Regulation, Rhetoric: The case of Water Utilities in Italy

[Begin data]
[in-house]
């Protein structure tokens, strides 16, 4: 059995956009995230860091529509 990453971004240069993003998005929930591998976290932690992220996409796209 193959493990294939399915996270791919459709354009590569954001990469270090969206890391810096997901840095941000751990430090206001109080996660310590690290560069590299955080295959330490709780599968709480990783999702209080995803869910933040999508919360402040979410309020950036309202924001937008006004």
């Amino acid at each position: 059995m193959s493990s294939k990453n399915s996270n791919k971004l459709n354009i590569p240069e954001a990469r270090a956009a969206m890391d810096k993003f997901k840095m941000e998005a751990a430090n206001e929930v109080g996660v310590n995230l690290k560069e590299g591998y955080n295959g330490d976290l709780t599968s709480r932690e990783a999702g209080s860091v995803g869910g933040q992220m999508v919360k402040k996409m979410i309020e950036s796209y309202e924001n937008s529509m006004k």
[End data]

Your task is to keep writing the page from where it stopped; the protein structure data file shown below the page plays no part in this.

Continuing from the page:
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The essay synthetically analyzes the state-of-the-art of the Italian water utilities, following a reform launched by a rather ambitious law in 1994 and a confuse normative framework related to public utilities management. The results are disappointing, mainly as a consequence of the abstractness of a reform plan that did not duly considered the original industrial setting of the water sector, as well as the local features of water utilities and - what is pivotal in Italy - of public administration. The vote of a referendum held on June 2011, deeply influenced by a generic rhetoric related to water as a common/free good, unsettled an already precarious system that the national legislator wishfully (and rhetorically by itself) aimed at liberalizing by recurring to private undertakings as service managers. However, the recent endorsement of a trustworthy regulator may mark a difference from the murky situation experienced in the past, where the Italian competition authority was rather frequently acting also in order to compensate the regulatory lack. A new systemic approach, based on a polycentric governance of water as a common-pool resource and a sound general regulation well combined with an antitrust guard, is the final hope expressed by the author of the research.